I have just spent a year with a Year 4 class of 33. My TA was a star. She was so patient and worked so hard, mostly with the lower achieving groups, that they have left Y4 with a real sense of achievement and pride. She also helped to keep me sane and taught me a lot about different techniques to use with children who are struggling.
The times when she was not there, I found myself having to work with these groups at the expense of the rest of the class. I think inclusion is a good idea in theory, but when two-thirds miss out on focused teacher time because of the behaviour and needs of less able children then the only option has to be teaching assistants. I say give them more money and recognise the fantastic job they do.
Every teacher in my primary has the support of a full-time general classroom assistant, and most are worth their weight in gold. We are lucky enough to be able to fund, in addition, a reprographics assistant, an ICT technician, and several assistants deployed to children with challenging behaviour, or special needs not covered by statements.
The support of all these assistants surely enables the class teacher to concentrate on hisher job. I can't imagine a way in which the money they earn could be better spent. As I suspect someone will suggest employing more teachers instead, I'd add that we can pay four or five assistants for the cost of one teacher. And no, I don't think they earn enough!
I am a TA (a male one working in primary).I believe I give "value for money". I am not there to be a threat to teachers (I am in the process of obtaining a degree and will then apply for a teacher training place).
My job is to support them as much as it is to support the pupils. It's just a shame that so many fellow professionals perceive TAs as a threat to their job, professional standing and social status. Gone, long gone, are the days of the classroom helper who was there just to clean up paint pots and snotty noses.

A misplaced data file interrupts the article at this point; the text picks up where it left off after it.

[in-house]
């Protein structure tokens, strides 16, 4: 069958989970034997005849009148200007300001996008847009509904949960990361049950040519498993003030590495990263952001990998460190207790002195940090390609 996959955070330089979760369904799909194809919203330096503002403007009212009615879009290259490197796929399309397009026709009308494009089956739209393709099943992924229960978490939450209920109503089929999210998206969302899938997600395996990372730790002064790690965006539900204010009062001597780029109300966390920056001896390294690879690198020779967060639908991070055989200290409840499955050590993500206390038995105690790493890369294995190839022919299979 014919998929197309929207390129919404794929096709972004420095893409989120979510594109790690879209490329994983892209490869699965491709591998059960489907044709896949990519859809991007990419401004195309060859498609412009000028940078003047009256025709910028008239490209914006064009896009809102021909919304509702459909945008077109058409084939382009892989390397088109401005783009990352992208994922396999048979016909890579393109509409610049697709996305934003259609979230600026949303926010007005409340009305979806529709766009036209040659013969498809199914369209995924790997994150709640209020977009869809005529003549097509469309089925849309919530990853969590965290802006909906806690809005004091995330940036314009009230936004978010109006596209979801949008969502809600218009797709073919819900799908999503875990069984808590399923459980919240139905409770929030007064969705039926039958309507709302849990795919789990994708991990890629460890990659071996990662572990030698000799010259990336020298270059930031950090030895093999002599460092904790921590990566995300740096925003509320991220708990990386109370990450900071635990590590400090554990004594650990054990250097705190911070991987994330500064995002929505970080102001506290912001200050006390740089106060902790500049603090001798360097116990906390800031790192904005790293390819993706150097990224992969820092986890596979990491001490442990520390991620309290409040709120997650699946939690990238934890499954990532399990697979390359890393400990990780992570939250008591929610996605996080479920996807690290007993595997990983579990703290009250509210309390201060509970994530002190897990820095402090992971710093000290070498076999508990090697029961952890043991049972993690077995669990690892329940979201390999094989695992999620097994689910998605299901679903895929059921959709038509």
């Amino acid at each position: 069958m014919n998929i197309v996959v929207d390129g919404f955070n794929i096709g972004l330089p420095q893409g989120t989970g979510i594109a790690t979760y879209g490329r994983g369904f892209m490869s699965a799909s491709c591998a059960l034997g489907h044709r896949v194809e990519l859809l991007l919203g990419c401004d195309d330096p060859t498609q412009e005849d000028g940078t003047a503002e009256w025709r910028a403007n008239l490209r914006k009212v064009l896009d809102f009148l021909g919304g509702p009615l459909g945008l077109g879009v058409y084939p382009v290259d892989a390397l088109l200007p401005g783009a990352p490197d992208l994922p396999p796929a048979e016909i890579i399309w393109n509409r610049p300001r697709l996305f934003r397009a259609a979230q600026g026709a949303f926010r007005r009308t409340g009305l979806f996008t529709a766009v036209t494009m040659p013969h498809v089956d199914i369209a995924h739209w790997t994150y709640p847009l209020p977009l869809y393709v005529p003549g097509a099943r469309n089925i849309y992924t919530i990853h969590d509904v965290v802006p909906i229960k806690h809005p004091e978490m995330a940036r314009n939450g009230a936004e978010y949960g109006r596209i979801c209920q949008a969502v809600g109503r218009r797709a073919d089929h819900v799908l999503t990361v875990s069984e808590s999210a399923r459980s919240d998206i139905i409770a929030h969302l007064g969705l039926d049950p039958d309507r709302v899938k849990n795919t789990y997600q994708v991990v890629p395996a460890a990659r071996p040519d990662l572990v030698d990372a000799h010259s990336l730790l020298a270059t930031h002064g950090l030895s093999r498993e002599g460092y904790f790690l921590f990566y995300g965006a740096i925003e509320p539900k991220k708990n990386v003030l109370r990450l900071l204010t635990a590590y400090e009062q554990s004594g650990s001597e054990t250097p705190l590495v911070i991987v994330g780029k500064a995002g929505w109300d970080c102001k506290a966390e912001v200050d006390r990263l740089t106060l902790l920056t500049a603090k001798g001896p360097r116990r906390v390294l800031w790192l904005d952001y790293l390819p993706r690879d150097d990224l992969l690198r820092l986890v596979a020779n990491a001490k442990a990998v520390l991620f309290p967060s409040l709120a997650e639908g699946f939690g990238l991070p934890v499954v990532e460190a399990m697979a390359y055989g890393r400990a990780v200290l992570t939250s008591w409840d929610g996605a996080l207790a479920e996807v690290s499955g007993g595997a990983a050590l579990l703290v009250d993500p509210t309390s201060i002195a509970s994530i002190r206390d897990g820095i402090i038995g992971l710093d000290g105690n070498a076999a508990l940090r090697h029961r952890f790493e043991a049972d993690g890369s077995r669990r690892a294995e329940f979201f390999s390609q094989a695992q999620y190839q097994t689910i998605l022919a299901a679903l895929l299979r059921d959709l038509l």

TAs are defintely not a threat to teachers. Indeed, they are a vital part of schools these days. School budgets should be large enough for every class to have one. What is a threat is the use of TAs to perform whole-class teaching roles. Teachers had to fight hard to become a graduate profession with the status (and wages) that conferred upon them. I wish you luck with your teacher training. I know many TAs who have gone this route and been very successful. "A qualified teacher in front of every class" is definitely something worth holding on to.
I'm sure that (good) TAs complaining about lack of pay, status and recognition have a very valid point. But why have TAs in the first place? In secondary at least, we shouldn't have TAs, only teachers. These TAs that brag about their pay, responsibilities and capability being better than a teacher should qualify to teach, and take some of the load of these "inferior" teachers. Having two teachers, each teaching a class of 17, is better than one teacher and one TA with a class of 34. The only reason we don't have this arrangement is because TAs are a cheap alternative to proper teachers.